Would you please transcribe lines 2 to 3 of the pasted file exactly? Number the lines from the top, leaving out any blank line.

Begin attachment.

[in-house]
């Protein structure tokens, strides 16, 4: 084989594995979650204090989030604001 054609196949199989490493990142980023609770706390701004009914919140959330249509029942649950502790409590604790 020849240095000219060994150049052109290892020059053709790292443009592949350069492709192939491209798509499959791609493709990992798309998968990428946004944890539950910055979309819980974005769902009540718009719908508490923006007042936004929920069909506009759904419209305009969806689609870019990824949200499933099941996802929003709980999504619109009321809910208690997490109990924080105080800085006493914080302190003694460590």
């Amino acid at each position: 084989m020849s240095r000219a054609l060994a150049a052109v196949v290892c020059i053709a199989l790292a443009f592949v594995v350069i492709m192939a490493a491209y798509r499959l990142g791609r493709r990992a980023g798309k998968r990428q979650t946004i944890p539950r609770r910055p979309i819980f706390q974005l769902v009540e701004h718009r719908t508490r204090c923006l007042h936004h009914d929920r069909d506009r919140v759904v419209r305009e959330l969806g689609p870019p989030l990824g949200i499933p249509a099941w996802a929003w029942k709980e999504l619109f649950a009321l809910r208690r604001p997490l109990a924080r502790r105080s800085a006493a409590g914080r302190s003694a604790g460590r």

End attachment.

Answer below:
């Protein structure tokens, strides 16, 4: 084989594995979650204090989030604001 054609196949199989490493990142980023609770706390701004009914919140959330249509029942649950502790409590604790 020849240095000219060994150049052109290892020059053709790292443009592949350069492709192939491209798509499959791609493709990992798309998968990428946004944890539950910055979309819980974005769902009540718009719908508490923006007042936004929920069909506009759904419209305009969806689609870019990824949200499933099941996802929003709980999504619109009321809910208690997490109990924080105080800085006493914080302190003694460590």
């Amino acid at each position: 084989m020849s240095r000219a054609l060994a150049a052109v196949v290892c020059i053709a199989l790292a443009f592949v594995v350069i492709m192939a490493a491209y798509r499959l990142g791609r493709r990992a980023g798309k998968r990428q979650t946004i944890p539950r609770r910055p979309i819980f706390q974005l769902v009540e701004h718009r719908t508490r204090c923006l007042h936004h009914d929920r069909d506009r919140v759904v419209r305009e959330l969806g689609p870019p989030l990824g949200i499933p249509a099941w996802a929003w029942k709980e999504l619109f649950a009321l809910r208690r604001p997490l109990a924080r502790r105080s800085a006493a409590g914080r302190s003694a604790g460590r």